While Hayes is using arrays as a selection tool, Umeå University's Douglas Scofield envisions using arrays to study expression patterns in larger populations of individuals. His research is focused on using next-generation sequencing to assemble the genome of the Norway spruce, which he described as the "most complex genome assembly project to date."
According to Scofield, Umeå Plant Sciences Center is coordinating a multinational effort to use RNAseq to assemble sequences from diploid tissue, haploid megagametophytes, multiple transcriptomes, and more than 500 haploid fosmid pools while developing techniques for merging information from all of these sources into a well-annotated genome "useful for tree improvement, functional studies, and basic plant biology."
Still, Scofield told BioArray News the center might use arrays at a later stage in the project. "When you start looking at expression patterns, you might start running into technological limitations where array technology is so good that it makes sense to use that," he said.
"Trying to do RNAseq on a thousand individuals, you are still going to have to deal with assembling a thousand transcriptomes," Scofield noted. "An assembly requires huge computational resources," he said. "Working with a thousand individuals with chip-based technology is not nearly the issue that trying to assemble a thousand transcriptomes [is]."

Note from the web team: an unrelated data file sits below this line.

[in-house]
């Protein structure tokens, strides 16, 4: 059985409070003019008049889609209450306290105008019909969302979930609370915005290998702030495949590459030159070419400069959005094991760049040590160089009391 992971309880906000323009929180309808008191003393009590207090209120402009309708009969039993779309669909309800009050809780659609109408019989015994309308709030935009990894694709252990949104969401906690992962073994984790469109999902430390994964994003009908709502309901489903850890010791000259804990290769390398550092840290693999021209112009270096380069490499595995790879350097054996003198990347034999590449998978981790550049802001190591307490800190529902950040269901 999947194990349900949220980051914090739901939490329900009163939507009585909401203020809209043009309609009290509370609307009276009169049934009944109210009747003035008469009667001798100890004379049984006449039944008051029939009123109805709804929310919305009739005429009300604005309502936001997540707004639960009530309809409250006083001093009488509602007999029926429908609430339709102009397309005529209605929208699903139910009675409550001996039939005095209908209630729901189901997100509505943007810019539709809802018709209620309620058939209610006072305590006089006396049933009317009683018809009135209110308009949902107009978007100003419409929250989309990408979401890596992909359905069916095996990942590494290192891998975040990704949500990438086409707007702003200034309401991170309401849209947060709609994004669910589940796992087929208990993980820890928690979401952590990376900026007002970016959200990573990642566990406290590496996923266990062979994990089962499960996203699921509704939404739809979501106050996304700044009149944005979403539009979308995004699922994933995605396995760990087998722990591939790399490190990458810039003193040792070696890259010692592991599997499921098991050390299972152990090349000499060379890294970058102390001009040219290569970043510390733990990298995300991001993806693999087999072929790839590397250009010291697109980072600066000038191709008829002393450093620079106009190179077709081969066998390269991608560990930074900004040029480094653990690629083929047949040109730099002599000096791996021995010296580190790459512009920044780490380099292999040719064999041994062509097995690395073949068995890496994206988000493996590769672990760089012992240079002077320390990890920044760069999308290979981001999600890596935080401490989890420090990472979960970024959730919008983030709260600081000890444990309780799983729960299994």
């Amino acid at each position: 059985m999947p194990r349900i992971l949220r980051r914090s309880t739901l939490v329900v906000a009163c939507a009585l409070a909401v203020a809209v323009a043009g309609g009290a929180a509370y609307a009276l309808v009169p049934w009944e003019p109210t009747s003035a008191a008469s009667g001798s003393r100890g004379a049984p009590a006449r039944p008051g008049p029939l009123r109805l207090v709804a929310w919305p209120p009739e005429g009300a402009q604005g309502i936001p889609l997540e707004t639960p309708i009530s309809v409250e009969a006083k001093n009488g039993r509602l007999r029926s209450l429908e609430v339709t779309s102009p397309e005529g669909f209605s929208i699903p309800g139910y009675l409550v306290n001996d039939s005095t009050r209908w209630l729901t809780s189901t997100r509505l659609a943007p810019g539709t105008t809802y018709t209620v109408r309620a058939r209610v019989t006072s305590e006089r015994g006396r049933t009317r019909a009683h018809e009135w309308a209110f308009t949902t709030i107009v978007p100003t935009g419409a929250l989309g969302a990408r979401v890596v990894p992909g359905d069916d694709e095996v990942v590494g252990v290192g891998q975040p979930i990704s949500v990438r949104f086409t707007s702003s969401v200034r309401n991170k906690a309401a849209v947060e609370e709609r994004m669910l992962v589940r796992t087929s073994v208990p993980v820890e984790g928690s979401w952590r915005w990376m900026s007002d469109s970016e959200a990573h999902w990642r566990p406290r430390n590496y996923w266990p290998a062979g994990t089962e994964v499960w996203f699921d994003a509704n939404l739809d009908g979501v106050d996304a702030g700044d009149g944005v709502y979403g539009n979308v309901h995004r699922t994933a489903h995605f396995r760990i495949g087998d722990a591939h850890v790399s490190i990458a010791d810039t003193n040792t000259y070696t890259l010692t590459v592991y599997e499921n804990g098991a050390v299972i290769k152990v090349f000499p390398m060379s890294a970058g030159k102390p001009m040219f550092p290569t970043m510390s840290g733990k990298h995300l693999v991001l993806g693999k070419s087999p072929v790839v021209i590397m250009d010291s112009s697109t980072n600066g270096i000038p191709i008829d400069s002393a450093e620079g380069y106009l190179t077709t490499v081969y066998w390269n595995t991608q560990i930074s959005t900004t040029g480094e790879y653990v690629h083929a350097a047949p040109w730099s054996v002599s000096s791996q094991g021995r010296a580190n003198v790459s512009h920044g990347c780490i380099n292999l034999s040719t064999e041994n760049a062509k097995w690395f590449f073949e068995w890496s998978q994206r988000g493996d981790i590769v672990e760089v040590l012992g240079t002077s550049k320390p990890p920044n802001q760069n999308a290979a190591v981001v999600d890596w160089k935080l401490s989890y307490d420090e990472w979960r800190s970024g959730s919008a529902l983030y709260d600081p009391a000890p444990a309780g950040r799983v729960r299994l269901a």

Still 'Cutting Edge'?
Shawn Baker has witnessed the adoption of next-generation sequencing in genomics research. He said he was Illumina's 15th employee, and held a number of positions at the San Diego company, including marketing manager of expression and epigenetics. Now, Baker is chief science officer at BlueSEQ, an Aarhus, Denmark-based "sequencing exchange" that matches researchers' sequencing service needs with labs that have extra capacity on their NGS instruments.
Baker told BioArray News that researchers continue to use arrays for a number of reasons, including ease of use, installed instruments, and legacy data. He also said that the market continues to demand new chips, citing the success of Illumina's recently launched exon arrays, but that firms that sell arrays are investing more in developing other technologies.